NEW DELHI: In an abrupt move, Chief Economic Advisor (CEA) Arvind Subramanian has announced to head back to the United States, ending his tenure 10 months in advance, citing personal commitments.
Union Minister Arun Jaitley announced the CEA’s resignation through a Facebook post titled ‘Thank you Arvind’ on Wednesday, where he disclosed that the CEA will be leaving the Finance Ministry because of “pressing family commitments”.
“His reasons were personal but extremely important for him. He left me with no option but to agree with him,” Jaitley wrote in the post.
Subramanian also shared the news of him expecting a grandchild in September and added that he will “go back with best of memories, adding that in Jaitley he had a “dream boss”.
“There are still some formalities to be done. But I will be staying for a month or two,” Subramanian told reporters.
Before joining the government, in October 2014, Arvind Subramanian, was the Dennis Weatherstone senior fellow at the Peterson Institute for International Economics and a senior fellow at the Center for Global Development. Subramanian was handpicked by Modi government to step into shoes of Raghuram Rajan, who had moved on to become Reserve Bank of India governor.
After completing his tenure, he was given an extension till May 2019. He plans to join research and writing, following the footsteps of another economist Arvind
Panagriya, who last year left his tenure as the vice president of Niti Aayog in midterm and decided to go back to academics. Despite indications that he was ignored on issues like demonetisation, bad banks, and simplification of tax slabs under Goods and Services Tax (GST), Subramanian is credited with mooting universal basic income, early diagnosis of twin balance sheet, removing subsidies and also for introducing topics like impact of climate change on farmer’s income, gender parity and urbanisation in economic surveys.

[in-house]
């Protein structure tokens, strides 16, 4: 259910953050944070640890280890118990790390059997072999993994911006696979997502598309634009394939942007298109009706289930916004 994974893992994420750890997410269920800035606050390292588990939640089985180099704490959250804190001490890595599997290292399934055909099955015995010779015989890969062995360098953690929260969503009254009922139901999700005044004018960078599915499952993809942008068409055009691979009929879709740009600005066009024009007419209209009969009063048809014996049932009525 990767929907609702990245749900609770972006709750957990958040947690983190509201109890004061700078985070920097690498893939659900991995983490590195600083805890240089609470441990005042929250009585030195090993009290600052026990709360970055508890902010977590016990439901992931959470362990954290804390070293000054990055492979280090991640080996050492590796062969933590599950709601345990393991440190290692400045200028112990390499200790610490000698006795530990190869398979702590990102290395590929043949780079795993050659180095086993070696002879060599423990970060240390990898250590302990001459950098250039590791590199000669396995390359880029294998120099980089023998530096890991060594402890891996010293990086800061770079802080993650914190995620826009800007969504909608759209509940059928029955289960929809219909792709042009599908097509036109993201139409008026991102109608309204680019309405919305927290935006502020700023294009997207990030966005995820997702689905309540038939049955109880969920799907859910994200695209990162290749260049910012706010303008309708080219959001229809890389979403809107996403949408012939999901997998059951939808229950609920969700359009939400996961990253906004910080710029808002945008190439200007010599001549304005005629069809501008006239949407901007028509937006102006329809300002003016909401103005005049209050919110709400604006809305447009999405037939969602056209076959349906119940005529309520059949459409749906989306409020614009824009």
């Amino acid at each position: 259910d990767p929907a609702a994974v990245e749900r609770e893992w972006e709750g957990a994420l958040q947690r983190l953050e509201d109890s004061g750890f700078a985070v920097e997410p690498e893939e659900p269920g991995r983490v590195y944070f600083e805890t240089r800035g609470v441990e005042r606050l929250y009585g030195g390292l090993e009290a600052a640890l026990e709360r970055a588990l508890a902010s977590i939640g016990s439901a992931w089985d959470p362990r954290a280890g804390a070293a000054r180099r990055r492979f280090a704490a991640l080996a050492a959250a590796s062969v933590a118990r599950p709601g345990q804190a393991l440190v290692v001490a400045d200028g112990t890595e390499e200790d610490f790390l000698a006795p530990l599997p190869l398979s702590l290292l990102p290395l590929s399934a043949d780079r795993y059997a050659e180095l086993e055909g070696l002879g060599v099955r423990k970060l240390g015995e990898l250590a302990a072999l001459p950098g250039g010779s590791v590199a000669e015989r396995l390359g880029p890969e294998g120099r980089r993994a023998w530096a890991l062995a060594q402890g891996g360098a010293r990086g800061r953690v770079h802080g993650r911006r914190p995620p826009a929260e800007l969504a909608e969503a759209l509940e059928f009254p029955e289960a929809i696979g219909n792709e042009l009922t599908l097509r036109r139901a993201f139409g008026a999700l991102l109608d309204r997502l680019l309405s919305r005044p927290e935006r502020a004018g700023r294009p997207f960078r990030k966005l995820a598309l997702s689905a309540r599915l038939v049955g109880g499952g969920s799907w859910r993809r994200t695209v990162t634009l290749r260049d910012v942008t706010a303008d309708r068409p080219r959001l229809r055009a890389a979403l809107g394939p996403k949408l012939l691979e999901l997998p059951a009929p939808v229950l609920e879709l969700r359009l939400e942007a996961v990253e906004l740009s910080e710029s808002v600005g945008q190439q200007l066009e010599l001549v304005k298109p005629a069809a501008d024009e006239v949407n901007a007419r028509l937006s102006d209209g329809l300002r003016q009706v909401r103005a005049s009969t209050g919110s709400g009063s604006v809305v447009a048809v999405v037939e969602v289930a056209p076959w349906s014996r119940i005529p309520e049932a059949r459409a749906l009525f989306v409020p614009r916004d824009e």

Subramanian, who has already learnt to watch his steps on delicate topics, did not answer any question uncomfortable question on demonetisation. He signed off with a cautionary note that “economic condition has deteriorated and it will be difficult to achieve double digits in immediate future, given external economic conditions.
Even when Subramanian has said that the hunt for his predecessor is on, highly placed sources at finance ministry has ruled out any immediate replacement.
“I do not think that there will be immediate appointment so far. He will hang out for next two months. Even in 2013, the post was vacant for almost one year. What government is more keen on is chief statistician,” a senior official from finance ministry told The New Indian Express.